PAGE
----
We suggest you fork the repository and start working from it. You can read about how to fork an existing repository on Github.
The project consists of several
scss files. We used the BEM methodology and really decided to go ahead with a component-based files organization.
After cloning the repository, you'll have the following files tree:
│ .editorconfig │ .gitignore │ appveyor.yml │ Gulpfile.coffee │ package.json │ README.md ├───themes │ └───base │ ├───fonts │ │ └───snipcart │ ├───img │ └───sass │ ├───Components │ ├───Settings │ └───Tools └───tools └───AzureStorageContentTypeUpdater
Components folder contains styles for each cart parts. You can change things in them if you want to do an advanced customization.
Settings folder is where we set up each variable & each color used in the components. You can actually achieve a lot of customization just by changing some variables in these files.
_colors.scss file contains the color palettes for every component. We suggest you take a look at it directly on GitHub, but here's what it looks like:
$palettes: ( action: ( link: #999 ), button: ( background: #555, background--highlight: #efe778, background--hover: darken(#555, 10%), background--highlight-hover: darken(#efe778, 10%), color: #fff, color--highlight: #222 ), ...
We decoupled everything to make it easy to change different component colors.
We then have the
_icons.scss file that contains every icon used in the cart. You can easily swap the little truck icon, for instance, to any other you'd like just by changing the variable in this file.
_mediaQueries.scss file is used to define breakpoints for responsive layouts. You may need to change them depending on the level of customization you do, but if you only change some colors, we suggest you keep them as they are.
The last one, the
_reset.scss is used to make sure Snipcart does not get altered by your own site. We reset a lot of things to control how Snipcart will be displayed. We highly suggest you don't make changes to it, but again, if you work on an advanced customization it might be necessary.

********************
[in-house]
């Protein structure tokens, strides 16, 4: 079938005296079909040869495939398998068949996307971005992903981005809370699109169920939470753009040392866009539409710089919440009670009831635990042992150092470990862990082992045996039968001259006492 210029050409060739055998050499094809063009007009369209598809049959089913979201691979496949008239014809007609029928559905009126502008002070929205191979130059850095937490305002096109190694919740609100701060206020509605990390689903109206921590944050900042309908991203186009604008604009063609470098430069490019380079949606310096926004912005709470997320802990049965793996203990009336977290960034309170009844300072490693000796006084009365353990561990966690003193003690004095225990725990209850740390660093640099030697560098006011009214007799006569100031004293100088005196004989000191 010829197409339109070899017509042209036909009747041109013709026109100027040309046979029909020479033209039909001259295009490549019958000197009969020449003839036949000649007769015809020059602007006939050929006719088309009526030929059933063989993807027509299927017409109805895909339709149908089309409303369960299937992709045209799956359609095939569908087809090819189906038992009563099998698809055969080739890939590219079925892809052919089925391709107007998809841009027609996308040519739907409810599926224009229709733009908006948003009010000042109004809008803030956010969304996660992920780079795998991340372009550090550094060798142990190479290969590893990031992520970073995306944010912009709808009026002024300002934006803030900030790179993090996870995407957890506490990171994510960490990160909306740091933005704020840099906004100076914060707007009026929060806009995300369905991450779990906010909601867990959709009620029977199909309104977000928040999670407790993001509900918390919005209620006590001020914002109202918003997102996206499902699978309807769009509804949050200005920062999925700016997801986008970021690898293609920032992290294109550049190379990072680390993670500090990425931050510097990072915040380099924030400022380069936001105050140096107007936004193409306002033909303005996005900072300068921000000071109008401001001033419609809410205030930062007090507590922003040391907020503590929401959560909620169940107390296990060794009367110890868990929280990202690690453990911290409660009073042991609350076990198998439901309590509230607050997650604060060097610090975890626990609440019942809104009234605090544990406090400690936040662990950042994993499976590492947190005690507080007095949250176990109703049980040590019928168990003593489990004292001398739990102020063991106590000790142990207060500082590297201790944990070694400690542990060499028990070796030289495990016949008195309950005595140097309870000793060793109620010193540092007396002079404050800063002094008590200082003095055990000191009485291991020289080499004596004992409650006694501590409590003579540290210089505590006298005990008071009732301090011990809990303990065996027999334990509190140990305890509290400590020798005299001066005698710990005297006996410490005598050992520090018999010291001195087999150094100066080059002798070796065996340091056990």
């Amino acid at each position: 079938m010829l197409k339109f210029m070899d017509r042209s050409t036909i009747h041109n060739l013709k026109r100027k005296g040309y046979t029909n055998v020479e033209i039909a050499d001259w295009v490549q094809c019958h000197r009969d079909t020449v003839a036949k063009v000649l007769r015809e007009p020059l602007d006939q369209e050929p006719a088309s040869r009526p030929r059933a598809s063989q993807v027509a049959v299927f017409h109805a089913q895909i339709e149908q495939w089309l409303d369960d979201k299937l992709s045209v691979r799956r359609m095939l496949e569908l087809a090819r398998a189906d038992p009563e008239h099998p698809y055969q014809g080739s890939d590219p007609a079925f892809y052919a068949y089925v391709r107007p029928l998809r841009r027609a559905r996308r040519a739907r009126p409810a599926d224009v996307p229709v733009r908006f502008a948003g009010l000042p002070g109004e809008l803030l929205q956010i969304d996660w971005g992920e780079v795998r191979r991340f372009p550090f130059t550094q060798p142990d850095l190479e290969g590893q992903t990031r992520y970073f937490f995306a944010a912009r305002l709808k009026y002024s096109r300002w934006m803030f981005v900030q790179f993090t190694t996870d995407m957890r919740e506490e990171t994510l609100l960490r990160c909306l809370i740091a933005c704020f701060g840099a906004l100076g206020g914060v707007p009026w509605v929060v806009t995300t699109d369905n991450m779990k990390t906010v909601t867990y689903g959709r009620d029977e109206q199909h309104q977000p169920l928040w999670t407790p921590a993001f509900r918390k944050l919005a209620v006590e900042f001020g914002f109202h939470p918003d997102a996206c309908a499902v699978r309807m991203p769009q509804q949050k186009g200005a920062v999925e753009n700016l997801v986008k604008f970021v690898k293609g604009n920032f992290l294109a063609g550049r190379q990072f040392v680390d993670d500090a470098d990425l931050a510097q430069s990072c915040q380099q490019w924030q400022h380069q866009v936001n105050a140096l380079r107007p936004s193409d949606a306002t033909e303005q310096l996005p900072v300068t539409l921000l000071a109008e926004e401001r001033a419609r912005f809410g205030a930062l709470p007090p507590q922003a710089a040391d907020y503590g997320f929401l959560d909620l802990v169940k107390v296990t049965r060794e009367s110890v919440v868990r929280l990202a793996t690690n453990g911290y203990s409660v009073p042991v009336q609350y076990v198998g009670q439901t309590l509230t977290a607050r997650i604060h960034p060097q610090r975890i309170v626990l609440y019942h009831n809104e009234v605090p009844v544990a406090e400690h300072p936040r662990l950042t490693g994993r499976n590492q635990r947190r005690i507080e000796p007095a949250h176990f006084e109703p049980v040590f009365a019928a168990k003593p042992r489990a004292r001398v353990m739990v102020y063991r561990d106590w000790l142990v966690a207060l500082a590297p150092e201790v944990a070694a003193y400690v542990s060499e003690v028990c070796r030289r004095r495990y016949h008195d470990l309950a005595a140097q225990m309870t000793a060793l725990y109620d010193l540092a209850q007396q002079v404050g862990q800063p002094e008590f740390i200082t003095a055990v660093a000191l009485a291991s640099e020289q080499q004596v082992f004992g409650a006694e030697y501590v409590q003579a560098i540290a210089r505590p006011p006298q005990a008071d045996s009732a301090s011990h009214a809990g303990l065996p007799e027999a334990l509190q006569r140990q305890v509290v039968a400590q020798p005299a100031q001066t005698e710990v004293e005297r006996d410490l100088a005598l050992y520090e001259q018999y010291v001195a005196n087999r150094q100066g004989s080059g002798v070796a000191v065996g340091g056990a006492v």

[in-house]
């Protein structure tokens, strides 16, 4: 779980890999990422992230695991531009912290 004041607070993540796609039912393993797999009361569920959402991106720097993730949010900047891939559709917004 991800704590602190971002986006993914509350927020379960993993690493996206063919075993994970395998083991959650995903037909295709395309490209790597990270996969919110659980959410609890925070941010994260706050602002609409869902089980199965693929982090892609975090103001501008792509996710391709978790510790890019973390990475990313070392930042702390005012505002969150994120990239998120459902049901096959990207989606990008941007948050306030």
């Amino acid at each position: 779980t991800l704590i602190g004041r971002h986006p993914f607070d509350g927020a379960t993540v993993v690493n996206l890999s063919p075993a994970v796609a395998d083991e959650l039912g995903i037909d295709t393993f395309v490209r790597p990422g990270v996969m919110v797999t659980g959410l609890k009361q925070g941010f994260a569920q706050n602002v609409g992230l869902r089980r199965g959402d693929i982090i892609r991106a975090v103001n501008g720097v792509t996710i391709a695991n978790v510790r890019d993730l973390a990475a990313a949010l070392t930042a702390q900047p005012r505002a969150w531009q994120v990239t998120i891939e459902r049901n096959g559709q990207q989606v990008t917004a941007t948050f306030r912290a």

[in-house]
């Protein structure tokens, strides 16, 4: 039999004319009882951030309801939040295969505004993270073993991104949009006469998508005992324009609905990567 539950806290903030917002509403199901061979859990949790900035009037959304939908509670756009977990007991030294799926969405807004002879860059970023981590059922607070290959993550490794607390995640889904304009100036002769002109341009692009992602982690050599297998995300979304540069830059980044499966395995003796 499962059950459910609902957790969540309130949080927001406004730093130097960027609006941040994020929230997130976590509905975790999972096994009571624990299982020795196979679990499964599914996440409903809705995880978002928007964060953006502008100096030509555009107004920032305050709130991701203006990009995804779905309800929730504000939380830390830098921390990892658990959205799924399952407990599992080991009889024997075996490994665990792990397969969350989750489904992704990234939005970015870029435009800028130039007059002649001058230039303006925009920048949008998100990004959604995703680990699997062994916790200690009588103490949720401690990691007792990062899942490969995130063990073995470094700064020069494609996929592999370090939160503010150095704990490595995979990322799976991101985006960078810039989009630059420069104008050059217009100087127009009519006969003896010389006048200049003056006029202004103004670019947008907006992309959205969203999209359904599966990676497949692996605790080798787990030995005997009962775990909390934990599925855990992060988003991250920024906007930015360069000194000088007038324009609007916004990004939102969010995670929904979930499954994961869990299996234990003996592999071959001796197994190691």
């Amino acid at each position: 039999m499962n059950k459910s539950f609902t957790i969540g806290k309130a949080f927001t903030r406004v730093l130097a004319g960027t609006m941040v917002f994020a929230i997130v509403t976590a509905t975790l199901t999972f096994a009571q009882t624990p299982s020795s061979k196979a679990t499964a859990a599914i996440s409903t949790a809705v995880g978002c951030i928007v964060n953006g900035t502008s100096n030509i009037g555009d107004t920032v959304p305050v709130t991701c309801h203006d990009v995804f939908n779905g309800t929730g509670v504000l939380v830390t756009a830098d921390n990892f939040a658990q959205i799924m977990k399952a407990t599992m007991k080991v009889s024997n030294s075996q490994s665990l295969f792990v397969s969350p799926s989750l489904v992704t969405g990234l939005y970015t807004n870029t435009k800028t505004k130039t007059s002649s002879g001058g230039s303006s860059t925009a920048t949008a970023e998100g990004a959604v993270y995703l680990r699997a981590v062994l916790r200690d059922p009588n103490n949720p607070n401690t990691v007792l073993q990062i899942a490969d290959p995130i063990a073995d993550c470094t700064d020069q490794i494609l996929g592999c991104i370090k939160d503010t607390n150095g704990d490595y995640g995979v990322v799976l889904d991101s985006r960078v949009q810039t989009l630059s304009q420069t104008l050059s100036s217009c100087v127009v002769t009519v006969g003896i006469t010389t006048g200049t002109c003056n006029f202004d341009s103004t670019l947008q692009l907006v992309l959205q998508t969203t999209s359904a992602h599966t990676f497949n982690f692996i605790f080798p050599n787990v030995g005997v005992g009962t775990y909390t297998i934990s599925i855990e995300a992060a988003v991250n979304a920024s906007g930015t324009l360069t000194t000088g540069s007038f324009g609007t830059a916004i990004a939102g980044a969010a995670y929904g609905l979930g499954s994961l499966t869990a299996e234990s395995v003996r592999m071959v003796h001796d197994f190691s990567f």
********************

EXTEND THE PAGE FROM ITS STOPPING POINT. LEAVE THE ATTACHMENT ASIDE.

Tools folder contains some mixins and functions to make your life easier. Thanks to Sass for providing this. The best way to understand it is to look at the code directly on GitHub.
We wrote a
Gulpfile that will help you get started. It contains every task you will need to build your own version of
We suggest you read this post to understand why we chose Gulp in the first place.
We'll describe below the different Gulp tasks we expose.
This task will compile the
sass files and bundle everything in a single
css file named
snipcart.css. This file will be created in
themes/base folder. The file generated won't be minified, so we suggest you don't use it in production.
This task will first call the
sass one. It will then minify the file and generate a
snipcart.min.css file in the
themes/base folder as well. We suggest you use this file in production. You should always serve minified assets to increase performance.
This task is useful when developing your integration. It will watch your file system and, as soon as you change any
scss file, it will recompile the
snipcart.css file. You will then just have to refresh your browser.
gulp sync --proxy http://dev.local
This task will start a browsersync server. You can specify the URL you want to create a proxy over. We suggest you create a proxy over your development URL and access your website via
http://localhost:3005. You will need to include our file like this:
<link href="http://localhost:3005/themes/base/snipcart.css" rel="stylesheet" />
Then you can access your website directly on
http://localhost:3005 and your browser will be refreshed whenever you make a change to any
scss file. This is our suggested way to proceed when developing a theme; it will increase your performance!
Once your theme is completed, you can run the
gulp min task and host the generated
snipcart.min.css file directly on your server. Use this file instead of the one we provide on our CDN.
Snipcart will continue to evolve, but every release that will impact the cart markup will be done by incrementing our minor version number. So it won't break your custom theme. If you want to stay up to date with our latest versions, we suggest pulling changes from our base repository and making the changes needed.